batch script to set user permissions

I've modified a batch script I found to set user permissions. The script creates a folder, then assigns permissions as full control to the "domain admins", "Administrators", and the "username", only it still assigns permissions to others also, for example "Everyone". Can someone please tell me why? I need to secure the folder for use only by the domain admins, administrators and "single" user.

Here's the code:

mkdir \\server\data\reports\username
echo y| calcs "\\server\data\reports\username /G" "Domain Admins":F "Administrators":F username:F

I've tried it several different ways but nothing works. It always creates a folder with full access for everybody in the company.

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darkstar245Connect With a Mentor Commented:
Have you tried to remove everyone permissions by including it in the command?
Also, if I remember correctly, even with the calcs command it's going to inherit the permissions of the reports folder.  What is the access set to on that folder?
That's because the command never actually runs, because
1. the name of the command is cacls.exe, not calcs.exe
2. you don't have the quotes specified correctly
Then it's completely unnecessary to add Domain Admins, because Domain Admins are a member of the local Administrators group by default anyway; add local system instead.

mkdir \\server\data\reports\username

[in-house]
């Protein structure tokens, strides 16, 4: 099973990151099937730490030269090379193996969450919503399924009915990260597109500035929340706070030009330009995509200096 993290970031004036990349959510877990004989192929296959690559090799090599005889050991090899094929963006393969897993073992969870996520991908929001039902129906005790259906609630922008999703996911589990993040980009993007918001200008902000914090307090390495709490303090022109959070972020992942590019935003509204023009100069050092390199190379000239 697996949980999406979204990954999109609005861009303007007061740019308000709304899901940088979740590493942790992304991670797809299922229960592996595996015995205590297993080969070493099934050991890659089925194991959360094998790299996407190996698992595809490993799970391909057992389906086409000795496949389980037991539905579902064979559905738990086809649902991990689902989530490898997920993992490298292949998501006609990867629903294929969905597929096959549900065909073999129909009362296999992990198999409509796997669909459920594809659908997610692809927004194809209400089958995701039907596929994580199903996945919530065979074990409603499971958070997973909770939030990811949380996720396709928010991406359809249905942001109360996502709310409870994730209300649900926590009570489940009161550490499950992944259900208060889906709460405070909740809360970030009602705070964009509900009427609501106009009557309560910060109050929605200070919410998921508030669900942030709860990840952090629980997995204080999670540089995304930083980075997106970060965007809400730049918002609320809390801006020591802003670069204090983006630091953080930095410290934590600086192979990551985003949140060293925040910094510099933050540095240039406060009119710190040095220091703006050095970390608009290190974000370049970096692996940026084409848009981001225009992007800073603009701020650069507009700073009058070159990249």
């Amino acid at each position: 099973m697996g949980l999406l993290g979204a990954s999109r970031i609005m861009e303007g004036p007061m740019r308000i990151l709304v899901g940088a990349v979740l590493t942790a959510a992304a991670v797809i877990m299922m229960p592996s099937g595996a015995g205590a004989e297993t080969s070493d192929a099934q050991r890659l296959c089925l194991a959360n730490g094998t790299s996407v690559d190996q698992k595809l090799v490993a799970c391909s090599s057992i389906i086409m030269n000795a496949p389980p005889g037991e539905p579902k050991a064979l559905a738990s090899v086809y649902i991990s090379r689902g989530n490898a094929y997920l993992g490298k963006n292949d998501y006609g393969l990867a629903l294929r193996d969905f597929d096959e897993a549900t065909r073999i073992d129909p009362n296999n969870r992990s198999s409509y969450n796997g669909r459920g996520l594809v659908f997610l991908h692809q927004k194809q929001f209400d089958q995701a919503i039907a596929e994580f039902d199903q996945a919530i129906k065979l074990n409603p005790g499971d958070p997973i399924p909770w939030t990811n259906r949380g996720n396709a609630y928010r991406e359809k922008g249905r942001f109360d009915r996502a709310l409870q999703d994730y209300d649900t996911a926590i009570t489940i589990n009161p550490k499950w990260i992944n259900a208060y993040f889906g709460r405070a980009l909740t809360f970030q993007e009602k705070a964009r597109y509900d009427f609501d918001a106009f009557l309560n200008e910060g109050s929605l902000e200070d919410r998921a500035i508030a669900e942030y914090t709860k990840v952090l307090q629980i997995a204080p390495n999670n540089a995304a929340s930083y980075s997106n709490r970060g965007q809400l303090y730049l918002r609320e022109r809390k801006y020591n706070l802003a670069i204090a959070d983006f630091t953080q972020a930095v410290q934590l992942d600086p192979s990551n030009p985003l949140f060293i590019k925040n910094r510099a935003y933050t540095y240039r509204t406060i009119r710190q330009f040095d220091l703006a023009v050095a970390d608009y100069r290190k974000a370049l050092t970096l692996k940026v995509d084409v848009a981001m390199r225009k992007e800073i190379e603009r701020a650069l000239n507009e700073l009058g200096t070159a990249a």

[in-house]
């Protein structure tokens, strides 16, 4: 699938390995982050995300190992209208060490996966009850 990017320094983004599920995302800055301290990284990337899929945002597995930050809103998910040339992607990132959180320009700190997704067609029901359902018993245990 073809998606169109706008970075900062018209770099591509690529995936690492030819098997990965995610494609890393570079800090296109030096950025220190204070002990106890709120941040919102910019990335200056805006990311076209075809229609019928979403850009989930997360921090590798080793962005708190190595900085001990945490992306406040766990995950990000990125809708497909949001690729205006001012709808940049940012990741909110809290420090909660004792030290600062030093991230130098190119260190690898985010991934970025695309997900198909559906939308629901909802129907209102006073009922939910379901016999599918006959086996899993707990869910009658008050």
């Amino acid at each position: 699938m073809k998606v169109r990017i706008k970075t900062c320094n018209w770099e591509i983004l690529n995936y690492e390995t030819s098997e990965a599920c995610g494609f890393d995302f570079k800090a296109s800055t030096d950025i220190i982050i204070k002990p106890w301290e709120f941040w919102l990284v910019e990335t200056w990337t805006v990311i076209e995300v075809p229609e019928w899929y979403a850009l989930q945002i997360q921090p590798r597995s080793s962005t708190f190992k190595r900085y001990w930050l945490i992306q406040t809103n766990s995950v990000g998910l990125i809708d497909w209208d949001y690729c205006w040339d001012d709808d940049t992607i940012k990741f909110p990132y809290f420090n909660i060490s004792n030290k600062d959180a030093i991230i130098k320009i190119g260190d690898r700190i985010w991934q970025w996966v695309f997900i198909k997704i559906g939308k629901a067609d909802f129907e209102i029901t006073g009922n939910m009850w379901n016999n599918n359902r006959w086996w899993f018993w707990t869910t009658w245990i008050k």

echo y| cacls.exe "\\server\data\reports\username" /G Administrators:F SYSTEM:F username:F

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As an alternative I would consider using fileacl
which is an excellent and flexible tool for modifying user ACLs
if cacls is run without /e (*e*dit the ACL), it will *replace* the current ACL with the specified permissions; that's why the "echo y|" is necessary as well. The problem is the incorrect syntax.
fselliottAuthor Commented:
Yes, thank you, the problem is in the inherited permissions. But how do I remove them completely? I've re-written to this:

echo y|calcs.exe /e "\\server\data\reports\username" /R "CREATOR OWNER"

and it removes permissions, but it still allows it to inherit from parent the special permissions, which allow full access. So it defeats it's purpose.  Please provide guidance. Thanks, Lisa
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